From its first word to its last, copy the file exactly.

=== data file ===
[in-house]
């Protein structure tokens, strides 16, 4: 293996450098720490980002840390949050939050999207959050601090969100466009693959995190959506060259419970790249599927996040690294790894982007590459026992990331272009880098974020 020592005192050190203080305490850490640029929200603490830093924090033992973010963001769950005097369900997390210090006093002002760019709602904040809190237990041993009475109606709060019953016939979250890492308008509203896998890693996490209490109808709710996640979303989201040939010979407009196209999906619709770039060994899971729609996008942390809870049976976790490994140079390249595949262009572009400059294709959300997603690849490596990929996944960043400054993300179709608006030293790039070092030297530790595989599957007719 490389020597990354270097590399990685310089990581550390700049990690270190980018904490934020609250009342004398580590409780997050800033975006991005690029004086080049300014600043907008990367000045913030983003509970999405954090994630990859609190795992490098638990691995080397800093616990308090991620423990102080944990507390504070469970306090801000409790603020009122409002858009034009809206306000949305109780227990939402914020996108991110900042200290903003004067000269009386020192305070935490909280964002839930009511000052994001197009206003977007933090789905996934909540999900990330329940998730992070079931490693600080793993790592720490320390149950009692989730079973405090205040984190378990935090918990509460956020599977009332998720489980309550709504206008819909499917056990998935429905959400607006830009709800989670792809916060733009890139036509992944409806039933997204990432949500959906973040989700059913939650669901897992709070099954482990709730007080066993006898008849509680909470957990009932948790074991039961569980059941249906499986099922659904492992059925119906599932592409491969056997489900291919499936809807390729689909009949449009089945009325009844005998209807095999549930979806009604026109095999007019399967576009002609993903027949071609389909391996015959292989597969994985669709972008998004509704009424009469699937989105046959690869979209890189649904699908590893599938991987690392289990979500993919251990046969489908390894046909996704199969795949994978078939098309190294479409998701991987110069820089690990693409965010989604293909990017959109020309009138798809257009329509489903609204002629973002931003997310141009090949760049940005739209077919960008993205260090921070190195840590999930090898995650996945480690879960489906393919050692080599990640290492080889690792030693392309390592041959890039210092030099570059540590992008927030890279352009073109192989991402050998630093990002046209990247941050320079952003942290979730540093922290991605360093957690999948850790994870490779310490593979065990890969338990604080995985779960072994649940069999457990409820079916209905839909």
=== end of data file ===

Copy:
[in-house]
């Protein structure tokens, strides 16, 4: 293996450098720490980002840390949050939050999207959050601090969100466009693959995190959506060259419970790249599927996040690294790894982007590459026992990331272009880098974020 020592005192050190203080305490850490640029929200603490830093924090033992973010963001769950005097369900997390210090006093002002760019709602904040809190237990041993009475109606709060019953016939979250890492308008509203896998890693996490209490109808709710996640979303989201040939010979407009196209999906619709770039060994899971729609996008942390809870049976976790490994140079390249595949262009572009400059294709959300997603690849490596990929996944960043400054993300179709608006030293790039070092030297530790595989599957007719 490389020597990354270097590399990685310089990581550390700049990690270190980018904490934020609250009342004398580590409780997050800033975006991005690029004086080049300014600043907008990367000045913030983003509970999405954090994630990859609190795992490098638990691995080397800093616990308090991620423990102080944990507390504070469970306090801000409790603020009122409002858009034009809206306000949305109780227990939402914020996108991110900042200290903003004067000269009386020192305070935490909280964002839930009511000052994001197009206003977007933090789905996934909540999900990330329940998730992070079931490693600080793993790592720490320390149950009692989730079973405090205040984190378990935090918990509460956020599977009332998720489980309550709504206008819909499917056990998935429905959400607006830009709800989670792809916060733009890139036509992944409806039933997204990432949500959906973040989700059913939650669901897992709070099954482990709730007080066993006898008849509680909470957990009932948790074991039961569980059941249906499986099922659904492992059925119906599932592409491969056997489900291919499936809807390729689909009949449009089945009325009844005998209807095999549930979806009604026109095999007019399967576009002609993903027949071609389909391996015959292989597969994985669709972008998004509704009424009469699937989105046959690869979209890189649904699908590893599938991987690392289990979500993919251990046969489908390894046909996704199969795949994978078939098309190294479409998701991987110069820089690990693409965010989604293909990017959109020309009138798809257009329509489903609204002629973002931003997310141009090949760049940005739209077919960008993205260090921070190195840590999930090898995650996945480690879960489906393919050692080599990640290492080889690792030693392309390592041959890039210092030099570059540590992008927030890279352009073109192989991402050998630093990002046209990247941050320079952003942290979730540093922290991605360093957690999948850790994870490779310490593979065990890969338990604080995985779960072994649940069999457990409820079916209905839909």